However, it is also important to us to acknowledge and respect that most of our artists have traumatic personal experiences of systemic oppression. Before arriving in the United States, most spent many years in refugee camps, fleeing countries ravaged by racial/cultural violence. Many are currently separated from close family members whose safety is still threatened. Accordingly, these issues can be difficult for them to discuss, so we let them lead the conversation and then offer support, tools, or solutions as needed.
Monserratt: What are the different ways in which Stitch Buffalo is supported by individuals and other organizations?
SB: We are grateful to receive amazing support from our grassroots community. Most of the products we create are designed using supplies donated for re-use. We also have an amazing roster of volunteers who work with us on a huge variety of tasks and have continued to donate their time and energy from home during the pandemic. Additionally, we are grateful to financial donations from individuals, local businesses, and several foundations that have supported us through grants. We are also happy to partner with a few boutiques and retailers to help sell products from the Refugee Women’s Workshop.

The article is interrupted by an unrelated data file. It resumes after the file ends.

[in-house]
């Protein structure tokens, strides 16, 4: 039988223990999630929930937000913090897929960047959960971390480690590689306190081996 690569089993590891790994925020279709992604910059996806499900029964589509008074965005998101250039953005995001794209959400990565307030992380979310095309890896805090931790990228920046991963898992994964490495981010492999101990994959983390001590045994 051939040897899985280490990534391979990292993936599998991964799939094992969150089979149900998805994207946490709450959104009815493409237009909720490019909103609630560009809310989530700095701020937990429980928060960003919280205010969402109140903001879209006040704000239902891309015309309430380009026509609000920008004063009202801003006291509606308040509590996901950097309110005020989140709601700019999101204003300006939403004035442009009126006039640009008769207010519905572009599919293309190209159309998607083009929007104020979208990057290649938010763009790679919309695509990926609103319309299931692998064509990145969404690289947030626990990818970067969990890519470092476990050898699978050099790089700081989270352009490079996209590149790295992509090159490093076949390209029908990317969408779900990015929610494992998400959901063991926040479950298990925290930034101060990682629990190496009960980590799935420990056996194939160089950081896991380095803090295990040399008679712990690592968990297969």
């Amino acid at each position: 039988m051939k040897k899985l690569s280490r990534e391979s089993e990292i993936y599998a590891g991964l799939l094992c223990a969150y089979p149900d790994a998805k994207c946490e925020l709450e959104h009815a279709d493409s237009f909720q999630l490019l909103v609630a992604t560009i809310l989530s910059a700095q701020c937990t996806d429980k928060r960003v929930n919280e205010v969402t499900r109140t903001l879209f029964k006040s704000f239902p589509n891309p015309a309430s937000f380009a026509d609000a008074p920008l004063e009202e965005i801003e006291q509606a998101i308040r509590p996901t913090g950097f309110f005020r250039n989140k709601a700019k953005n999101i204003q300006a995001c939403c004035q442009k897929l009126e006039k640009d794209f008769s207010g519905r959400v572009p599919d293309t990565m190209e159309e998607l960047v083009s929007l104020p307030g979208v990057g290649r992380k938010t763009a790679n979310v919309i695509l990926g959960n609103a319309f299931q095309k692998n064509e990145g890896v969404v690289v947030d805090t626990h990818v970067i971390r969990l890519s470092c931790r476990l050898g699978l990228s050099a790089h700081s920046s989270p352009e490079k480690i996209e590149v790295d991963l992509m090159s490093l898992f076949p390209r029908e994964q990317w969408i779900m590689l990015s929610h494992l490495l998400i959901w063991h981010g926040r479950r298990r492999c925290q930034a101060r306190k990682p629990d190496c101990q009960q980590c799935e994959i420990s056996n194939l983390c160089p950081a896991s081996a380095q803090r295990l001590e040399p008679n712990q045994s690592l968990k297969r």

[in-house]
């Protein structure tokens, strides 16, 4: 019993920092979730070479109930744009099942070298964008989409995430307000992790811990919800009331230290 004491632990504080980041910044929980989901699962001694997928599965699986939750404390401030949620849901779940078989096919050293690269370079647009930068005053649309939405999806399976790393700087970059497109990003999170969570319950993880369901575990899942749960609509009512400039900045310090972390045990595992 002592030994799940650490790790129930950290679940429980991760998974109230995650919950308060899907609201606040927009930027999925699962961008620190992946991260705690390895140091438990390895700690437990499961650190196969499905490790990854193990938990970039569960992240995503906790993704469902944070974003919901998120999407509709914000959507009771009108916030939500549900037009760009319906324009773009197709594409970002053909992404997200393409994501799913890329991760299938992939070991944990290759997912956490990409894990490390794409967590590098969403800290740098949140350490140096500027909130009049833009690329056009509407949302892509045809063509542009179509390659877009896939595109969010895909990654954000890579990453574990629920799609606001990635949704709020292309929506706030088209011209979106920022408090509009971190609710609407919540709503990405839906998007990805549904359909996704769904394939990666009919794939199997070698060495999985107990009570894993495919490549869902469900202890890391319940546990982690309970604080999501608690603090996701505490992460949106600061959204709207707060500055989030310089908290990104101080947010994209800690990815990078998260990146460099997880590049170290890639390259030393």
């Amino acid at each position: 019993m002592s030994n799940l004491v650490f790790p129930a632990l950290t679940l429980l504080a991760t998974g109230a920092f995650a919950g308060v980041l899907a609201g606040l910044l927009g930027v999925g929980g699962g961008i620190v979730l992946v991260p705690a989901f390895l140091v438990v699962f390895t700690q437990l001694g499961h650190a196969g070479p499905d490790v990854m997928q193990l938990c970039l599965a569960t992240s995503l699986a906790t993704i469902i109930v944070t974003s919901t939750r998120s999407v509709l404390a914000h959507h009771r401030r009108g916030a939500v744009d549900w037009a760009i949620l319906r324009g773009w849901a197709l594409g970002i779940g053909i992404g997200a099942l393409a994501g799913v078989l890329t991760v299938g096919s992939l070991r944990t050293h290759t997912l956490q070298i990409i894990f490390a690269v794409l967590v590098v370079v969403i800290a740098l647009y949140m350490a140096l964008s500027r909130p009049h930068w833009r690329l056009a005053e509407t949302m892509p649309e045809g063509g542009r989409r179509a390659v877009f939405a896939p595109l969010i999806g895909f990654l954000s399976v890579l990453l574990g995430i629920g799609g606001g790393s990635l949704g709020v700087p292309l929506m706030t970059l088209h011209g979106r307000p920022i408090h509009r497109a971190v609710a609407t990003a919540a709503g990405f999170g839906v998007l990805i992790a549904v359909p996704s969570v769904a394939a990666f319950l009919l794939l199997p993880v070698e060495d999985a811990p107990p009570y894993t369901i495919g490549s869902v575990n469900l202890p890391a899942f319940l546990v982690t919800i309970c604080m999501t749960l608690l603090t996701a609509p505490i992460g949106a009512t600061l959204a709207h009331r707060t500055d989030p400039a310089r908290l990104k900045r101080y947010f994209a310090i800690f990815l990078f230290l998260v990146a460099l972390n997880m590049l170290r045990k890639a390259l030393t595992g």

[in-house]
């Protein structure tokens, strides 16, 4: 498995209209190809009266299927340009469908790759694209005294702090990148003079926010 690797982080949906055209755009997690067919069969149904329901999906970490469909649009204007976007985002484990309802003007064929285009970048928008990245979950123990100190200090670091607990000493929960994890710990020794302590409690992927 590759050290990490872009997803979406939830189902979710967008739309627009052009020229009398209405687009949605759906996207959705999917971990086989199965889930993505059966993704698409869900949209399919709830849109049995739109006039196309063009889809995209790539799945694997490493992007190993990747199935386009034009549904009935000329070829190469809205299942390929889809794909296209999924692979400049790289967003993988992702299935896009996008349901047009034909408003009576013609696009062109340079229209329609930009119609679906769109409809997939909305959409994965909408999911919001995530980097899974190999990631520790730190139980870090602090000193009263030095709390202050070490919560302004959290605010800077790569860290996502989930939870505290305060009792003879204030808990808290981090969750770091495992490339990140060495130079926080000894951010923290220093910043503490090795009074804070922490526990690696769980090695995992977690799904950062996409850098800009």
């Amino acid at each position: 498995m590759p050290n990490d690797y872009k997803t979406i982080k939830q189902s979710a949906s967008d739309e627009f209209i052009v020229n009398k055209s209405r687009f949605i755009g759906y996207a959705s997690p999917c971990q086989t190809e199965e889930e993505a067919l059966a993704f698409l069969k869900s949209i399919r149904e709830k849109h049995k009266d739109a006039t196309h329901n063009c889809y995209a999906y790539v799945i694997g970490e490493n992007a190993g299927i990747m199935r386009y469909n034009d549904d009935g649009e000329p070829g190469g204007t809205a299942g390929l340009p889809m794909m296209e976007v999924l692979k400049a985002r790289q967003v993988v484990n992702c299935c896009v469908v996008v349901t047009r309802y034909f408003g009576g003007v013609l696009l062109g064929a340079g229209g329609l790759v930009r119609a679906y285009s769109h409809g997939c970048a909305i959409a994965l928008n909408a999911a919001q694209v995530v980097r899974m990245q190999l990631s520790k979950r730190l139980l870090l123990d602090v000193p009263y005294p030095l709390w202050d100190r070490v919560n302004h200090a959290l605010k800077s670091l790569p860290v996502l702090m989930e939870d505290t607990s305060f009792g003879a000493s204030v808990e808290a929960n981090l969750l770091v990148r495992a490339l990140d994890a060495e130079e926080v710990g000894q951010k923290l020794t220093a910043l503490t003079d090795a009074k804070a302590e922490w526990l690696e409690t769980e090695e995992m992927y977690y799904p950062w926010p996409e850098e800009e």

Monserratt: What is your vision for the future of Stitch Buffalo?
SB: As we grow, our plan is for Stitch Buffalo is to become a fully functional textiles arts center, with expanded space and creative capabilities that will benefit all of our programs. Here’s our mission statement:
Stitch Buffalo is an inclusive space for refugee and immigrant women to create handcrafted goods and find economic empowerment; a textile art center for community members to gain and share skills in the textile arts; and an organization committed to stewarding the environment through the re-use of textile supplies.
In order to reach our goals, we’re working on outreach to individuals and organizations in our community and beyond. We’re excited about the opportunity to work with new artists, to partner with like-minded groups, to teach more people, and to share the incredible beauty of our diverse and exciting community.
Thank you for talking to us, Stitch Buffalo! Sewcialists, I hope you enjoyed learning about Stitch Buffalo, a space for refugee and immigrant women to create handcrafted goods and find economic empowerment.
Monserratt is a temporary editor at the Sewcialists. You can look her up on instagram @monserratt_l.